An additional objective of the present invention is to minimize rotational load on the user's shoulders.
Another objective of the present invention is to provide a backpack for mountain climbers, hikers, skiers and military personnel who must be able to rotate their torsos about any or all three-axes without impediment during the normal course of their activities.
A final objective of this invention is to provide all of the above features without increasing the complexity of the design and the cost of fabrication.
FIG. 1 shows the internal frame embodiment with the upper and lower frames connected by a three-axes ball joint.
FIG. 2 illustrates the backpack system's upper and lower modules mounted on the internal frame and connected by the three-axes ball joint. Also shown are the shoulder and waist straps.
FIG. 3 depicts the upper and lower modules separated by a disconnected three-axes two-piece ball joint.
FIG. 4 is a top view of the user wearing the backpack system showing freedom of movement around the vertical axis.
11--upper vertical members
12--lower vertical members
15--upper horizontal member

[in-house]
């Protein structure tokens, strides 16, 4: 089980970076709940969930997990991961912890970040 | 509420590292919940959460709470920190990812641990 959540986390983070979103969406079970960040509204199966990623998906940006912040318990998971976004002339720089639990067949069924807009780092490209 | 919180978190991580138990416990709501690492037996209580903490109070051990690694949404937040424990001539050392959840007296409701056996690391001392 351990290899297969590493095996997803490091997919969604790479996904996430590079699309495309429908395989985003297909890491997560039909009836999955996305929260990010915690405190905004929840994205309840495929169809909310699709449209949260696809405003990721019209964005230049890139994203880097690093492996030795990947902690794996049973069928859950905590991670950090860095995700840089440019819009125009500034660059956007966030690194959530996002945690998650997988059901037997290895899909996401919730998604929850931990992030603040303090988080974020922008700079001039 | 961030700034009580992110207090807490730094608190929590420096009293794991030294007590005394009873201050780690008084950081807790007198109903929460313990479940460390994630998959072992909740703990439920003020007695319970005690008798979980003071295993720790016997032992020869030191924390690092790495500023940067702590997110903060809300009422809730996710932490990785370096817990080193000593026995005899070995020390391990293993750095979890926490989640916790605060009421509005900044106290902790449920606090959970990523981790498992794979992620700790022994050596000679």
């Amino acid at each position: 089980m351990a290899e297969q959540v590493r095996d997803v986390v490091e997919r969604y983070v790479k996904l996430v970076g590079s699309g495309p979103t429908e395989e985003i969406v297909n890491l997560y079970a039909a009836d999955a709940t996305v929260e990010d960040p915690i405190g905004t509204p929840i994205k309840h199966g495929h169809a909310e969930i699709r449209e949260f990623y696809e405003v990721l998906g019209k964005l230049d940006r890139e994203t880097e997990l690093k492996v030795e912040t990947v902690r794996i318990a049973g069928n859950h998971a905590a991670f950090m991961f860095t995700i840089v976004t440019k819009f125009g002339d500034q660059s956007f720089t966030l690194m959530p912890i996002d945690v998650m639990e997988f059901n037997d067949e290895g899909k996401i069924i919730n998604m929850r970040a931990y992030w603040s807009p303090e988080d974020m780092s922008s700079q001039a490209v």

16--lower horizontal member
17--lower half of ball joint (13)
19--upper half of ball joint (13)
23--typical backpack padded pocket, upper
24--typical backpack shoulder harness
25--typical backpack waist belt
28--Typical backpack padded pocket, lower
43--direction of travel
FIG. 1 shows an internal frame 10 which is divided into two sections by a ball joint 13. The upper frame 14 is made up of upper vertical members 11 which are connected at their lower end by the upper horizontal member 15. This member serves as a mount for the upper half of the ball joint 19. The lower frame 18 is similar to the upper frame 14 except that it is inverted with lower vertical members 12 connected to the lower horizontal member 16 where the lower half of the ball joint 19 is mounted.